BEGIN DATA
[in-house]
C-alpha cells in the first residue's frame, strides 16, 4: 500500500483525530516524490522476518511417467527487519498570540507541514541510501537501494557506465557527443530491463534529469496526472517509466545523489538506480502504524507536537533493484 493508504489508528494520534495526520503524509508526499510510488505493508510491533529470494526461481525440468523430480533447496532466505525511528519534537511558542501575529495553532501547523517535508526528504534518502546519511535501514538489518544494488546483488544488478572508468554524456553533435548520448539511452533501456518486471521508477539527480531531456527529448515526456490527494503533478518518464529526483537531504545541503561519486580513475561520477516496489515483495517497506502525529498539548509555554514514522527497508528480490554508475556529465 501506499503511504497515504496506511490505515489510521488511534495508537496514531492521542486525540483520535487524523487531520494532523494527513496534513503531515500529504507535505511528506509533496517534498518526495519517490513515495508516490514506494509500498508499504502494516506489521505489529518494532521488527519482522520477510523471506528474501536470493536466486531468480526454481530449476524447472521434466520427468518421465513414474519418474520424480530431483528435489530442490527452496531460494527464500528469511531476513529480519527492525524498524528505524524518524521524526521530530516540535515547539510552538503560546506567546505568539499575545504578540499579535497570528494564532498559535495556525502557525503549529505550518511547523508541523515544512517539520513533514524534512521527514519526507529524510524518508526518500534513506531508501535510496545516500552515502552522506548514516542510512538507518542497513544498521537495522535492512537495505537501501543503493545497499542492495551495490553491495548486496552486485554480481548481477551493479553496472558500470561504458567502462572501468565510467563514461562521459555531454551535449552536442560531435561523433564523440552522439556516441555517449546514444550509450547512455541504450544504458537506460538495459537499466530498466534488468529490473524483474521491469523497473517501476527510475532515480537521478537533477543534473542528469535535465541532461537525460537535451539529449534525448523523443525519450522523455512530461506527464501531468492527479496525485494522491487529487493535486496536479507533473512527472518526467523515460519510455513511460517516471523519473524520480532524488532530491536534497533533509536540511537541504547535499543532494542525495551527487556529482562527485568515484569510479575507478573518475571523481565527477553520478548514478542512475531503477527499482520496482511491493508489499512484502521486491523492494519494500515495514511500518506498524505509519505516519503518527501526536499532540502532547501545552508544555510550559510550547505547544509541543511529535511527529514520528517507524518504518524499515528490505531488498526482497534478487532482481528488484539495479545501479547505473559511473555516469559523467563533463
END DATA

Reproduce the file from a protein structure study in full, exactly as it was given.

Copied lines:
[in-house]
C-alpha cells in the first residue's frame, strides 16, 4: 500500500483525530516524490522476518511417467527487519498570540507541514541510501537501494557506465557527443530491463534529469496526472517509466545523489538506480502504524507536537533493484 493508504489508528494520534495526520503524509508526499510510488505493508510491533529470494526461481525440468523430480533447496532466505525511528519534537511558542501575529495553532501547523517535508526528504534518502546519511535501514538489518544494488546483488544488478572508468554524456553533435548520448539511452533501456518486471521508477539527480531531456527529448515526456490527494503533478518518464529526483537531504545541503561519486580513475561520477516496489515483495517497506502525529498539548509555554514514522527497508528480490554508475556529465 501506499503511504497515504496506511490505515489510521488511534495508537496514531492521542486525540483520535487524523487531520494532523494527513496534513503531515500529504507535505511528506509533496517534498518526495519517490513515495508516490514506494509500498508499504502494516506489521505489529518494532521488527519482522520477510523471506528474501536470493536466486531468480526454481530449476524447472521434466520427468518421465513414474519418474520424480530431483528435489530442490527452496531460494527464500528469511531476513529480519527492525524498524528505524524518524521524526521530530516540535515547539510552538503560546506567546505568539499575545504578540499579535497570528494564532498559535495556525502557525503549529505550518511547523508541523515544512517539520513533514524534512521527514519526507529524510524518508526518500534513506531508501535510496545516500552515502552522506548514516542510512538507518542497513544498521537495522535492512537495505537501501543503493545497499542492495551495490553491495548486496552486485554480481548481477551493479553496472558500470561504458567502462572501468565510467563514461562521459555531454551535449552536442560531435561523433564523440552522439556516441555517449546514444550509450547512455541504450544504458537506460538495459537499466530498466534488468529490473524483474521491469523497473517501476527510475532515480537521478537533477543534473542528469535535465541532461537525460537535451539529449534525448523523443525519450522523455512530461506527464501531468492527479496525485494522491487529487493535486496536479507533473512527472518526467523515460519510455513511460517516471523519473524520480532524488532530491536534497533533509536540511537541504547535499543532494542525495551527487556529482562527485568515484569510479575507478573518475571523481565527477553520478548514478542512475531503477527499482520496482511491493508489499512484502521486491523492494519494500515495514511500518506498524505509519505516519503518527501526536499532540502532547501545552508544555510550559510550547505547544509541543511529535511527529514520528517507524518504518524499515528490505531488498526482497534478487532482481528488484539495479545501479547505473559511473555516469559523467563533463